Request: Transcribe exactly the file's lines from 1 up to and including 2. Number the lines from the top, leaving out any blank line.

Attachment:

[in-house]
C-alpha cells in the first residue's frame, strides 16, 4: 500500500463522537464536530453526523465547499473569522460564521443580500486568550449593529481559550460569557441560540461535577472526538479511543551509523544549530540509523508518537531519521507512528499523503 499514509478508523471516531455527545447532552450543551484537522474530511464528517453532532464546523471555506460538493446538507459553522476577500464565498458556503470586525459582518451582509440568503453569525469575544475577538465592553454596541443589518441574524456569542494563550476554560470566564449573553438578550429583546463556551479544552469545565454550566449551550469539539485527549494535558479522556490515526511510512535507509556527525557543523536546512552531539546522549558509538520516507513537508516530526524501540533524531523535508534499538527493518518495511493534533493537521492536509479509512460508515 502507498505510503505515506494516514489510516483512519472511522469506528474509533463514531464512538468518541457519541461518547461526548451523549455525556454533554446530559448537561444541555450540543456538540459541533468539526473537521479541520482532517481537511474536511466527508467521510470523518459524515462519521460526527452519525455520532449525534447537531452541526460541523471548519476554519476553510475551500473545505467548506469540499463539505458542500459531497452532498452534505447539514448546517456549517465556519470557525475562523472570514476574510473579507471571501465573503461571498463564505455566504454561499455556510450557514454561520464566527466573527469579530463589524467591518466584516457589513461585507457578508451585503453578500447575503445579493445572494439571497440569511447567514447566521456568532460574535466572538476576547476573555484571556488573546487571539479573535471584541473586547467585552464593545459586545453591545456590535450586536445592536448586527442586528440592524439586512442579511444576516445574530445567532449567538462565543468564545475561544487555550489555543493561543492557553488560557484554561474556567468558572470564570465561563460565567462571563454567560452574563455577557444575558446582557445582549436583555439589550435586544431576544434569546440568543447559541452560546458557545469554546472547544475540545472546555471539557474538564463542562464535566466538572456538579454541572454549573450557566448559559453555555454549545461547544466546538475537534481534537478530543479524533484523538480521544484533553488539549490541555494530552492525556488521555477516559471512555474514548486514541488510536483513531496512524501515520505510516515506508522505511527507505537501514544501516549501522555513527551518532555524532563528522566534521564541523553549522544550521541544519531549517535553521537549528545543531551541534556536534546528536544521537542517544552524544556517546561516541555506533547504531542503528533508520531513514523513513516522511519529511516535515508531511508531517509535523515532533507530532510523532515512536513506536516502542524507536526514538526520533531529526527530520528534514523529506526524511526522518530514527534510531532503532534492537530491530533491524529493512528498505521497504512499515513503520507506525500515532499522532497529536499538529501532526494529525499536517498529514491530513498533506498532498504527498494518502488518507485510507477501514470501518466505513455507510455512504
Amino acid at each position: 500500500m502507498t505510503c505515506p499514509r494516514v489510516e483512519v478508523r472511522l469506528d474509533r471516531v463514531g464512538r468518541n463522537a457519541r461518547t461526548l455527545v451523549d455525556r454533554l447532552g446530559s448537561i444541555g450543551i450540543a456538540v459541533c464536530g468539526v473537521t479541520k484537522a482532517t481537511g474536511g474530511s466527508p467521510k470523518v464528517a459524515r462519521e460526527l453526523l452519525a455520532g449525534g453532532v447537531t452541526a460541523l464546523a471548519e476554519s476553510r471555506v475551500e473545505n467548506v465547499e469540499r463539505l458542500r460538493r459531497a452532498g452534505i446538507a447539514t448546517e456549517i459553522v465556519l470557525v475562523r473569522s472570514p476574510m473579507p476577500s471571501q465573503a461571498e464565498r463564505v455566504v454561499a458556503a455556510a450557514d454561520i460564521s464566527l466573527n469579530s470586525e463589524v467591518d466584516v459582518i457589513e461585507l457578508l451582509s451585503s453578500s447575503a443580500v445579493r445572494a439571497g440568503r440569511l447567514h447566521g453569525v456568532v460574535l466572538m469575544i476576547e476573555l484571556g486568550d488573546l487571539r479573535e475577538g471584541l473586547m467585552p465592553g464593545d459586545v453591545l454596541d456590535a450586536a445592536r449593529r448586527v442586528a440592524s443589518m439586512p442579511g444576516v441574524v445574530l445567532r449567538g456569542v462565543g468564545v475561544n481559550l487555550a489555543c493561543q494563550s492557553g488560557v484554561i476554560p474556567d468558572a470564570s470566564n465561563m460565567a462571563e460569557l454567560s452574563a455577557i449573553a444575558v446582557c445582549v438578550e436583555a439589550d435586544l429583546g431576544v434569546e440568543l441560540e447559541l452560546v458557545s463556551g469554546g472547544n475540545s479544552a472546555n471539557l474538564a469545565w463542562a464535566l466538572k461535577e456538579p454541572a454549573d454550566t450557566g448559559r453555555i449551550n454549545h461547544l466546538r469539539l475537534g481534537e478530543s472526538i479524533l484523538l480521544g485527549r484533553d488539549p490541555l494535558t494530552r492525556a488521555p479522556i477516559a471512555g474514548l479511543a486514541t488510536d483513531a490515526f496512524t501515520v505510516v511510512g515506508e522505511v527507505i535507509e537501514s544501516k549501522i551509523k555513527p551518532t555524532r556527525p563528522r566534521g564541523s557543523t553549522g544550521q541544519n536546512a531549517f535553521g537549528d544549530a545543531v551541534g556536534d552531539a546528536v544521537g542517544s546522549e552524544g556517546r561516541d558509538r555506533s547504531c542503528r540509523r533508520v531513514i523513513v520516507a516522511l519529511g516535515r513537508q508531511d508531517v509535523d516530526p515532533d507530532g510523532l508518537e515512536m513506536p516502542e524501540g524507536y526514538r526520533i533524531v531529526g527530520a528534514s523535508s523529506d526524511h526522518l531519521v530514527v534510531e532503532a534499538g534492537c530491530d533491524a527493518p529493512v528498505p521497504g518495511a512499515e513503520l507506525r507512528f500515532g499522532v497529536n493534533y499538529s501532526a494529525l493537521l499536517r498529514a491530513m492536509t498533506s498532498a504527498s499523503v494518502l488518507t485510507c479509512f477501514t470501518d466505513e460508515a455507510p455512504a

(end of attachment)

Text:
[in-house]
C-alpha cells in the first residue's frame, strides 16, 4: 500500500463522537464536530453526523465547499473569522460564521443580500486568550449593529481559550460569557441560540461535577472526538479511543551509523544549530540509523508518537531519521507512528499523503 499514509478508523471516531455527545447532552450543551484537522474530511464528517453532532464546523471555506460538493446538507459553522476577500464565498458556503470586525459582518451582509440568503453569525469575544475577538465592553454596541443589518441574524456569542494563550476554560470566564449573553438578550429583546463556551479544552469545565454550566449551550469539539485527549494535558479522556490515526511510512535507509556527525557543523536546512552531539546522549558509538520516507513537508516530526524501540533524531523535508534499538527493518518495511493534533493537521492536509479509512460508515 502507498505510503505515506494516514489510516483512519472511522469506528474509533463514531464512538468518541457519541461518547461526548451523549455525556454533554446530559448537561444541555450540543456538540459541533468539526473537521479541520482532517481537511474536511466527508467521510470523518459524515462519521460526527452519525455520532449525534447537531452541526460541523471548519476554519476553510475551500473545505467548506469540499463539505458542500459531497452532498452534505447539514448546517456549517465556519470557525475562523472570514476574510473579507471571501465573503461571498463564505455566504454561499455556510450557514454561520464566527466573527469579530463589524467591518466584516457589513461585507457578508451585503453578500447575503445579493445572494439571497440569511447567514447566521456568532460574535466572538476576547476573555484571556488573546487571539479573535471584541473586547467585552464593545459586545453591545456590535450586536445592536448586527442586528440592524439586512442579511444576516445574530445567532449567538462565543468564545475561544487555550489555543493561543492557553488560557484554561474556567468558572470564570465561563460565567462571563454567560452574563455577557444575558446582557445582549436583555439589550435586544431576544434569546440568543447559541452560546458557545469554546472547544475540545472546555471539557474538564463542562464535566466538572456538579454541572454549573450557566448559559453555555454549545461547544466546538475537534481534537478530543479524533484523538480521544484533553488539549490541555494530552492525556488521555477516559471512555474514548486514541488510536483513531496512524501515520505510516515506508522505511527507505537501514544501516549501522555513527551518532555524532563528522566534521564541523553549522544550521541544519531549517535553521537549528545543531551541534556536534546528536544521537542517544552524544556517546561516541555506533547504531542503528533508520531513514523513513516522511519529511516535515508531511508531517509535523515532533507530532510523532515512536513506536516502542524507536526514538526520533531529526527530520528534514523529506526524511526522518530514527534510531532503532534492537530491530533491524529493512528498505521497504512499515513503520507506525500515532499522532497529536499538529501532526494529525499536517498529514491530513498533506498532498504527498494518502488518507485510507477501514470501518466505513455507510455512504